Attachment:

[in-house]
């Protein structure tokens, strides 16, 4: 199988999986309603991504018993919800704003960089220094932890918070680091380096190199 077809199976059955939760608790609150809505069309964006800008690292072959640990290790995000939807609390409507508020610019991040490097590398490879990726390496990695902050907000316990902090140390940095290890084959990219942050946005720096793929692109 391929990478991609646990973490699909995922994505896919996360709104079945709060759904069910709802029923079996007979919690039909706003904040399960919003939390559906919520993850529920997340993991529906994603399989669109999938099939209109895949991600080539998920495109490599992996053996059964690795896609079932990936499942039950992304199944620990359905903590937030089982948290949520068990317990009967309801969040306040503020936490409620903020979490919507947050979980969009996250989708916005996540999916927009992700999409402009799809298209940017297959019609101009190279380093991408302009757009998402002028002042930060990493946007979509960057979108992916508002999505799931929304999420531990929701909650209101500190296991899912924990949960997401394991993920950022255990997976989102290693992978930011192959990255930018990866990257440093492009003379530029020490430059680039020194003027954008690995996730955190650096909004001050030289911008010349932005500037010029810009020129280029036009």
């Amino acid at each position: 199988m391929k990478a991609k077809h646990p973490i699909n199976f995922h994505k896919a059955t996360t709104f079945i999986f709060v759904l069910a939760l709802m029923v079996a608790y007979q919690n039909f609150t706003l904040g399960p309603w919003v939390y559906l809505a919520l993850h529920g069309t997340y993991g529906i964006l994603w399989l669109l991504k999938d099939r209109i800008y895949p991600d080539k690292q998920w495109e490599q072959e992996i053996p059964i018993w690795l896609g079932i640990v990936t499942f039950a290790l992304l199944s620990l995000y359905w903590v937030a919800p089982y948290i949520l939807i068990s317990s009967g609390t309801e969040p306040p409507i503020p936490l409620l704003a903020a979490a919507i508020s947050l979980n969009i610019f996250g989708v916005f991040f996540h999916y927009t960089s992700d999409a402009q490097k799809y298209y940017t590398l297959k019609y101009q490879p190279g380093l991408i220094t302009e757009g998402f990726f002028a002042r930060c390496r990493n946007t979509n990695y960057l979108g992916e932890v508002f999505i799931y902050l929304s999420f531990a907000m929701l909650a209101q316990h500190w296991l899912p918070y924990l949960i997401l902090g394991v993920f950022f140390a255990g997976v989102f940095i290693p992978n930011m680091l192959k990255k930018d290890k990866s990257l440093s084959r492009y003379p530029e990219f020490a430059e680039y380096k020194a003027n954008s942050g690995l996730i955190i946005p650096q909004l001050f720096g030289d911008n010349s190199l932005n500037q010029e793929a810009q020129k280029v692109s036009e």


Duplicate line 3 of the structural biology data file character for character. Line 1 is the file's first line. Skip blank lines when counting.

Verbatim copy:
């Amino acid at each position: 199988m391929k990478a991609k077809h646990p973490i699909n199976f995922h994505k896919a059955t996360t709104f079945i999986f709060v759904l069910a939760l709802m029923v079996a608790y007979q919690n039909f609150t706003l904040g399960p309603w919003v939390y559906l809505a919520l993850h529920g069309t997340y993991g529906i964006l994603w399989l669109l991504k999938d099939r209109i800008y895949p991600d080539k690292q998920w495109e490599q072959e992996i053996p059964i018993w690795l896609g079932i640990v990936t499942f039950a290790l992304l199944s620990l995000y359905w903590v937030a919800p089982y948290i949520l939807i068990s317990s009967g609390t309801e969040p306040p409507i503020p936490l409620l704003a903020a979490a919507i508020s947050l979980n969009i610019f996250g989708v916005f991040f996540h999916y927009t960089s992700d999409a402009q490097k799809y298209y940017t590398l297959k019609y101009q490879p190279g380093l991408i220094t302009e757009g998402f990726f002028a002042r930060c390496r990493n946007t979509n990695y960057l979108g992916e932890v508002f999505i799931y902050l929304s999420f531990a907000m929701l909650a209101q316990h500190w296991l899912p918070y924990l949960i997401l902090g394991v993920f950022f140390a255990g997976v989102f940095i290693p992978n930011m680091l192959k990255k930018d290890k990866s990257l440093s084959r492009y003379p530029e990219f020490a430059e680039y380096k020194a003027n954008s942050g690995l996730i955190i946005p650096q909004l001050f720096g030289d911008n010349s190199l932005n500037q010029e793929a810009q020129k280029v692109s036009e």